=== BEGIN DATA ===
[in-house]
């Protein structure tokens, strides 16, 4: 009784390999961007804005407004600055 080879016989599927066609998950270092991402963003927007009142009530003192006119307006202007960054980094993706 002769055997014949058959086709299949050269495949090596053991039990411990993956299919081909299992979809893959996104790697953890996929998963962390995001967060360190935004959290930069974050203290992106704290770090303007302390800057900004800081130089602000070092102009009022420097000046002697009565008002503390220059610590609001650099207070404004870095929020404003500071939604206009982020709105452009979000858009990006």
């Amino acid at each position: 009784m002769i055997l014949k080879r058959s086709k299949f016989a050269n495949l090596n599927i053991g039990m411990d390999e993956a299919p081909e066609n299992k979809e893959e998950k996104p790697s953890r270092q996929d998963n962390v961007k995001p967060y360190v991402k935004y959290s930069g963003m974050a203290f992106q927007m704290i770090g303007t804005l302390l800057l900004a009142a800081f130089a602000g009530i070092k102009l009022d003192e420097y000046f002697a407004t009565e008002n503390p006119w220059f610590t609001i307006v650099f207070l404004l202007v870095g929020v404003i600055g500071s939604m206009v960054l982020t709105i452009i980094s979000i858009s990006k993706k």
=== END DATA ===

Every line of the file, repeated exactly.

[in-house]
């Protein structure tokens, strides 16, 4: 009784390999961007804005407004600055 080879016989599927066609998950270092991402963003927007009142009530003192006119307006202007960054980094993706 002769055997014949058959086709299949050269495949090596053991039990411990993956299919081909299992979809893959996104790697953890996929998963962390995001967060360190935004959290930069974050203290992106704290770090303007302390800057900004800081130089602000070092102009009022420097000046002697009565008002503390220059610590609001650099207070404004870095929020404003500071939604206009982020709105452009979000858009990006």
């Amino acid at each position: 009784m002769i055997l014949k080879r058959s086709k299949f016989a050269n495949l090596n599927i053991g039990m411990d390999e993956a299919p081909e066609n299992k979809e893959e998950k996104p790697s953890r270092q996929d998963n962390v961007k995001p967060y360190v991402k935004y959290s930069g963003m974050a203290f992106q927007m704290i770090g303007t804005l302390l800057l900004a009142a800081f130089a602000g009530i070092k102009l009022d003192e420097y000046f002697a407004t009565e008002n503390p006119w220059f610590t609001i307006v650099f207070l404004l202007v870095g929020v404003i600055g500071s939604m206009v960054l982020t709105i452009i980094s979000i858009s990006k993706k």